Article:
For some reason, Isaac has chosen to see tweets where people seem to extend public condolences as being "condolence tweets" and therefore raises the issue of whether this is a proper way to extend sympathies out to the deceased's loved ones. ¬†Clearly Mike needs to spend some more time on Twitter if he's going to write about that medium. ¬†These tweets by celebrities or others are not real condolences as in those one might extend to close family, but rather "shout outs", making others aware that they cared about the deceased, and in some cases simply letting others know that someone they cared about has just passed. ¬†While the family may see this, that's not the intended audience for this message…and frankly, Isaac should have understood that. ¬†Making snide comments about Ashton Kutcher's tweet about Brittany Murphy's passing, clearly shows that Isaac is out of touch. ¬†This was one way that Ashton chose to let the world know he noticed her passing, irrespective of the other ways he might have reached out to her family directly. ¬†This message was intended for his followers not for the family per se.

From here, Isaac goes on to quote various folks (a doctor from UCSF and an analyst from Forrester Research) about the process of grieving and how it's moving on to Twitter. ¬†I won't stand here and pretend to understand the full extent of people's grief nor why they might tweet about someone's passing, but to the extent that condolences remain "an expression of sympathy to someone who has experienced grief arising from death, deep mental anguish, or misfortune", then I'll say that what's happening on Twitter is not "condolence tweets", but simple sharing of expressions of grief with one's followers at large. ¬†So Mr. Isaac, consider spending more time on Twitter if you need topics here to make your publishing deadline ūüėČ

End of Privacy

A little rambling on some thoughts that have been on my mind in relationship to privacy issues.  In saying the "end of privacy", I'm trying to imagine what the effect of loosing what we understand today as being control over our personal information.  Loosing control in effect means opening up the can of externalities that take place as soon as we can no longer determine who is seeing our information or what uses our information is put to.  Imagine that anything I write to anyone can be seen by everyone, any where I go can be known to anyone at any time, anything I say can make it into the public record, and as soon as someone believes they can actually map my thoughts, those too will be knowable to others.  If you think about it, many of the technologists working to make these things happen are moving us closer and closer to this new world.  Where it would be nice to have all of this coordinated by a rational independent authority so that we stay focused on the impact to the individual first, because there's no master architect it's unlikely to be the primary consideration.  The focus on the individual will be the sizzle not the steak.  All of the technologists behind the various services are busily making these things happen, each of course, is doing so with the best of intentions.  Not to mention, that I'm not sure I see the business in privacy, as a stated in a previous post, versus the economic interests aligned against it.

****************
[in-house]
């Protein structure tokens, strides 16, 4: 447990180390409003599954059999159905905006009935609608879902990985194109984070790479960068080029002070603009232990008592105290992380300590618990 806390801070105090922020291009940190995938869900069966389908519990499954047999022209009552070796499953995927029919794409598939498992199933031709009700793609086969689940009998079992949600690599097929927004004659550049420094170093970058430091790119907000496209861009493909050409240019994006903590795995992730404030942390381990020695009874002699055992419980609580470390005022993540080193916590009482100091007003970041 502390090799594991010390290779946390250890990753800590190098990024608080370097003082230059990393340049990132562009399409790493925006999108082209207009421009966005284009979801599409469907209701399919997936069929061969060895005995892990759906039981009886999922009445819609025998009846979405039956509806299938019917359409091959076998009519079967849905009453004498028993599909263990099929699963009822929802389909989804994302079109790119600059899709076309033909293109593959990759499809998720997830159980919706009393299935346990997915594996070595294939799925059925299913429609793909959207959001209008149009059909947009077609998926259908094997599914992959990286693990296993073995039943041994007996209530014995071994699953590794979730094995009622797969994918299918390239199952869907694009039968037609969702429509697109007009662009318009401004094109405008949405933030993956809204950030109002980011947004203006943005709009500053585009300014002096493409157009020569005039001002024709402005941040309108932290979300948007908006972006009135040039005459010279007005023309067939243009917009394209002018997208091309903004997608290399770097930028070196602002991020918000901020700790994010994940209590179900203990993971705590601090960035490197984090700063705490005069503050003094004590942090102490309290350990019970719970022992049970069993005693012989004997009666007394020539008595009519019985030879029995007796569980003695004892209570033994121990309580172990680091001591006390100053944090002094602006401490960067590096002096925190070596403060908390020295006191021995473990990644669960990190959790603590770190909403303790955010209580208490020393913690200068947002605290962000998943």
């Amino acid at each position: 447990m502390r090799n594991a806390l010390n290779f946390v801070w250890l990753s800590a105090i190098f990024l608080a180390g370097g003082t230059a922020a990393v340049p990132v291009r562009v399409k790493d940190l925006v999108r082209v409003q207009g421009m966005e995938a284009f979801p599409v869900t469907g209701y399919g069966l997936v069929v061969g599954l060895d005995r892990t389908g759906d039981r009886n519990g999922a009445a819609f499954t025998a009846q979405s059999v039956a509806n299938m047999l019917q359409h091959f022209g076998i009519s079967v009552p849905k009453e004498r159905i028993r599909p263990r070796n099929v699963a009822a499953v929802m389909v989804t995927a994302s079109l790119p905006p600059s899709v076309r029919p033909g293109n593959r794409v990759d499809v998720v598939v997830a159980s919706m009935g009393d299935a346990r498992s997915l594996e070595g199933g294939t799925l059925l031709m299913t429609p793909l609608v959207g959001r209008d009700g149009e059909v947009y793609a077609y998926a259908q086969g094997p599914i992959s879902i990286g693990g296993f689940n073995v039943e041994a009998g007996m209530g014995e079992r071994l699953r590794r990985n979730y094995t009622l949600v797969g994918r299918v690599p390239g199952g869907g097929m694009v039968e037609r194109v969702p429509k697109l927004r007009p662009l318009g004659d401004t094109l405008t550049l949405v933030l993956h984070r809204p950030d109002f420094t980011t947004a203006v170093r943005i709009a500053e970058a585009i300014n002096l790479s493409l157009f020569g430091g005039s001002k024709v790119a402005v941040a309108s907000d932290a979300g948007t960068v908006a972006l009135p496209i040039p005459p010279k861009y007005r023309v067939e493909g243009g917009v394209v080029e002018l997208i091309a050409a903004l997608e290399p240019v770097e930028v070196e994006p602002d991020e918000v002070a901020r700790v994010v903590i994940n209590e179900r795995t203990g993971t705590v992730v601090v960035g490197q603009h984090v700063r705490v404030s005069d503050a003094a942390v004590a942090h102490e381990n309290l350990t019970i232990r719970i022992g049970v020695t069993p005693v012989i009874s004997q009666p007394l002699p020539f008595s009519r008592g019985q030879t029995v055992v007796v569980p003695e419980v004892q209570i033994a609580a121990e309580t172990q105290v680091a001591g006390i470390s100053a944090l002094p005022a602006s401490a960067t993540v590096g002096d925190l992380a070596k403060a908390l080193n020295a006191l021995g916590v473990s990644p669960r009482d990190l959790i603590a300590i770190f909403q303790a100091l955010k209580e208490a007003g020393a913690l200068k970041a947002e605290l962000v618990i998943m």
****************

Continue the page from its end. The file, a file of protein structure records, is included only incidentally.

The impact of having comments shared that were meant for one intended recipient manifested themselves with email many moons ago, and we quickly realized that if it's written electronically it can easily be copied or forwarded and be shared with others. ¬†Actually, email used to have another more devilish feature (which some email readers still support) similar to "Forward" called "Redirect" where you could redirect a document to another person, but any response from that person would go directly back to the originator of the email. ¬†This created much confusion and more than one "faux pas" or snarky response intended for the person that redirected the email, actually going to the original sender…d'oh!…but I digress.